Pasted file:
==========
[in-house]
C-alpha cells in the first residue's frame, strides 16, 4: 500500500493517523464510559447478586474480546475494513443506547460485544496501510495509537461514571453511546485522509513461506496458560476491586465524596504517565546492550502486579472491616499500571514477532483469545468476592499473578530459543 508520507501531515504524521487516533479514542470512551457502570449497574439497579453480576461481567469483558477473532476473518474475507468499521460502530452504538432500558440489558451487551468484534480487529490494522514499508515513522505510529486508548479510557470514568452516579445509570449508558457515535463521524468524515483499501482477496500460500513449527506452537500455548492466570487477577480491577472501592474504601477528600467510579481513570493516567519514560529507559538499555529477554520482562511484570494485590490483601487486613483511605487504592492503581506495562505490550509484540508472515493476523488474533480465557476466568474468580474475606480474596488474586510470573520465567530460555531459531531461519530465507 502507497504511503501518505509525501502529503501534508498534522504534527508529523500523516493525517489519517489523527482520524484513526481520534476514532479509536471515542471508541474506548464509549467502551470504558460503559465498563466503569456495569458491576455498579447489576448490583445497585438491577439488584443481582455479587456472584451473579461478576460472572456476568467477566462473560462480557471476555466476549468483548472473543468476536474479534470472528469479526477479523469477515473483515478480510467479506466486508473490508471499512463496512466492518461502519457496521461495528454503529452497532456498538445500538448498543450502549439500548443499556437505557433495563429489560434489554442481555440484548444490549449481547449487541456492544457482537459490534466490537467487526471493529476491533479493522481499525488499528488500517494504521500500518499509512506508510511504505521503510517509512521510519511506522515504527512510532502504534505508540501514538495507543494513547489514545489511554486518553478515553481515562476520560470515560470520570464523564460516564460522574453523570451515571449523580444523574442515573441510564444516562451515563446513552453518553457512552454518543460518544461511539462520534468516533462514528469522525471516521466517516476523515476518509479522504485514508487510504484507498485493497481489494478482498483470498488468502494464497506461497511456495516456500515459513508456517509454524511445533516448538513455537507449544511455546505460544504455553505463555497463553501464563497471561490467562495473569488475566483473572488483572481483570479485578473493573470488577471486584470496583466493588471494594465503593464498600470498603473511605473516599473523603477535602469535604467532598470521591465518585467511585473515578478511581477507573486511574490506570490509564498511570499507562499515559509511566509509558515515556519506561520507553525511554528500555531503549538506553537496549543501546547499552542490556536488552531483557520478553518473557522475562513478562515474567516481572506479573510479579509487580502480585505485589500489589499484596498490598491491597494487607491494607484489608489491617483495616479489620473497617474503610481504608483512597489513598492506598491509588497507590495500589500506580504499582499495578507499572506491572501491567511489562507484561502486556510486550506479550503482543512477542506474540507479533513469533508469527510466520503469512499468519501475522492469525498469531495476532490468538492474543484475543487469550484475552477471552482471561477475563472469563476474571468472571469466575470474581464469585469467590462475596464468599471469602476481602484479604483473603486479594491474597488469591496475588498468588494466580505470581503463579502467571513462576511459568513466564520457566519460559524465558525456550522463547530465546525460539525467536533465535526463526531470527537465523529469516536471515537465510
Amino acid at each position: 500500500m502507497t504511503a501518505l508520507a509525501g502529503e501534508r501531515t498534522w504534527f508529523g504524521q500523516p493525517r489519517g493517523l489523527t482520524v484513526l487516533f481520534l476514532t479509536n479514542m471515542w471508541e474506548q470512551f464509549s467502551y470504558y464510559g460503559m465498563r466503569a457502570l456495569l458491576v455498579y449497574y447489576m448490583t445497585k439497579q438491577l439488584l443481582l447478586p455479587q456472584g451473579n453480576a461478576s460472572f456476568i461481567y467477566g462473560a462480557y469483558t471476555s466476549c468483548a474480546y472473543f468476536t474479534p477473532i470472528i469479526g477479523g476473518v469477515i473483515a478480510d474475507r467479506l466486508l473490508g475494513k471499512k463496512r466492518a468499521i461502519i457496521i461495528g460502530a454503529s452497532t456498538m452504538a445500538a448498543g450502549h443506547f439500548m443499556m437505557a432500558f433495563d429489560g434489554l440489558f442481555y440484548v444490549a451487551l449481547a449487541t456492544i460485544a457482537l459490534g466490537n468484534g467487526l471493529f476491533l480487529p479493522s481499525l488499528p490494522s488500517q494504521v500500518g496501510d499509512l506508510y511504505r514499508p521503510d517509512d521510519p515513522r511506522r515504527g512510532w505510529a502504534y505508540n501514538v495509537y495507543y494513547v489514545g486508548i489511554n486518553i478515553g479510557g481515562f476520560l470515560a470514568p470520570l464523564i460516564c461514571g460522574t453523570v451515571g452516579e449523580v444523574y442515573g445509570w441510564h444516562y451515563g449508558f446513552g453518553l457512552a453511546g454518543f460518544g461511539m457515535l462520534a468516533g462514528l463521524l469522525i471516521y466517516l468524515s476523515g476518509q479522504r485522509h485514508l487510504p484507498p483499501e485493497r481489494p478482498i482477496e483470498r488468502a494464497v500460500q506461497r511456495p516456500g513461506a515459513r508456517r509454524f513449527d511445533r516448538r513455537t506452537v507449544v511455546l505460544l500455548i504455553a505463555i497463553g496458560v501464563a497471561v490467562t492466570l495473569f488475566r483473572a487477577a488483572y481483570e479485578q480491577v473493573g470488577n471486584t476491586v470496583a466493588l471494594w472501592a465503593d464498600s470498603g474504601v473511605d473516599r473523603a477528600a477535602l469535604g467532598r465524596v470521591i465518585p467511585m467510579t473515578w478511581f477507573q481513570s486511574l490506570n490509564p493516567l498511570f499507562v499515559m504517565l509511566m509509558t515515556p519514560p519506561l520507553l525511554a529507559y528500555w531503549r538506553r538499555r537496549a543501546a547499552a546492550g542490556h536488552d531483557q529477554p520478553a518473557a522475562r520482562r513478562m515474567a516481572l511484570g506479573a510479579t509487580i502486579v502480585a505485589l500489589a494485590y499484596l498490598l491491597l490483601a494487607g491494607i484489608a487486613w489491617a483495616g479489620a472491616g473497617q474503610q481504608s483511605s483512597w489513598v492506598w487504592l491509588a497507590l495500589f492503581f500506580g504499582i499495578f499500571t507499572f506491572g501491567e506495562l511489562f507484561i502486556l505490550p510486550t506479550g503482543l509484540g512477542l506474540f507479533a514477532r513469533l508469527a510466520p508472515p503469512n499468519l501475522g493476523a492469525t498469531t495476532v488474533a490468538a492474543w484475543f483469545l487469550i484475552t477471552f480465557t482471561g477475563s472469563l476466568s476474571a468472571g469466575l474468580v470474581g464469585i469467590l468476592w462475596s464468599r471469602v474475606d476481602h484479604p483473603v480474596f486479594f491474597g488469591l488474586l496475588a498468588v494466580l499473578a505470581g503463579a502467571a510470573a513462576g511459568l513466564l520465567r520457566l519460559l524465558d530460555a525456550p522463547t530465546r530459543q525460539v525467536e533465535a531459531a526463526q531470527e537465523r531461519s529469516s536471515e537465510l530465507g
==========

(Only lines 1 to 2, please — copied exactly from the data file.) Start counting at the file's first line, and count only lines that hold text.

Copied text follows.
[in-house]
C-alpha cells in the first residue's frame, strides 16, 4: 500500500493517523464510559447478586474480546475494513443506547460485544496501510495509537461514571453511546485522509513461506496458560476491586465524596504517565546492550502486579472491616499500571514477532483469545468476592499473578530459543 508520507501531515504524521487516533479514542470512551457502570449497574439497579453480576461481567469483558477473532476473518474475507468499521460502530452504538432500558440489558451487551468484534480487529490494522514499508515513522505510529486508548479510557470514568452516579445509570449508558457515535463521524468524515483499501482477496500460500513449527506452537500455548492466570487477577480491577472501592474504601477528600467510579481513570493516567519514560529507559538499555529477554520482562511484570494485590490483601487486613483511605487504592492503581506495562505490550509484540508472515493476523488474533480465557476466568474468580474475606480474596488474586510470573520465567530460555531459531531461519530465507 502507497504511503501518505509525501502529503501534508498534522504534527508529523500523516493525517489519517489523527482520524484513526481520534476514532479509536471515542471508541474506548464509549467502551470504558460503559465498563466503569456495569458491576455498579447489576448490583445497585438491577439488584443481582455479587456472584451473579461478576460472572456476568467477566462473560462480557471476555466476549468483548472473543468476536474479534470472528469479526477479523469477515473483515478480510467479506466486508473490508471499512463496512466492518461502519457496521461495528454503529452497532456498538445500538448498543450502549439500548443499556437505557433495563429489560434489554442481555440484548444490549449481547449487541456492544457482537459490534466490537467487526471493529476491533479493522481499525488499528488500517494504521500500518499509512506508510511504505521503510517509512521510519511506522515504527512510532502504534505508540501514538495507543494513547489514545489511554486518553478515553481515562476520560470515560470520570464523564460516564460522574453523570451515571449523580444523574442515573441510564444516562451515563446513552453518553457512552454518543460518544461511539462520534468516533462514528469522525471516521466517516476523515476518509479522504485514508487510504484507498485493497481489494478482498483470498488468502494464497506461497511456495516456500515459513508456517509454524511445533516448538513455537507449544511455546505460544504455553505463555497463553501464563497471561490467562495473569488475566483473572488483572481483570479485578473493573470488577471486584470496583466493588471494594465503593464498600470498603473511605473516599473523603477535602469535604467532598470521591465518585467511585473515578478511581477507573486511574490506570490509564498511570499507562499515559509511566509509558515515556519506561520507553525511554528500555531503549538506553537496549543501546547499552542490556536488552531483557520478553518473557522475562513478562515474567516481572506479573510479579509487580502480585505485589500489589499484596498490598491491597494487607491494607484489608489491617483495616479489620473497617474503610481504608483512597489513598492506598491509588497507590495500589500506580504499582499495578507499572506491572501491567511489562507484561502486556510486550506479550503482543512477542506474540507479533513469533508469527510466520503469512499468519501475522492469525498469531495476532490468538492474543484475543487469550484475552477471552482471561477475563472469563476474571468472571469466575470474581464469585469467590462475596464468599471469602476481602484479604483473603486479594491474597488469591496475588498468588494466580505470581503463579502467571513462576511459568513466564520457566519460559524465558525456550522463547530465546525460539525467536533465535526463526531470527537465523529469516536471515537465510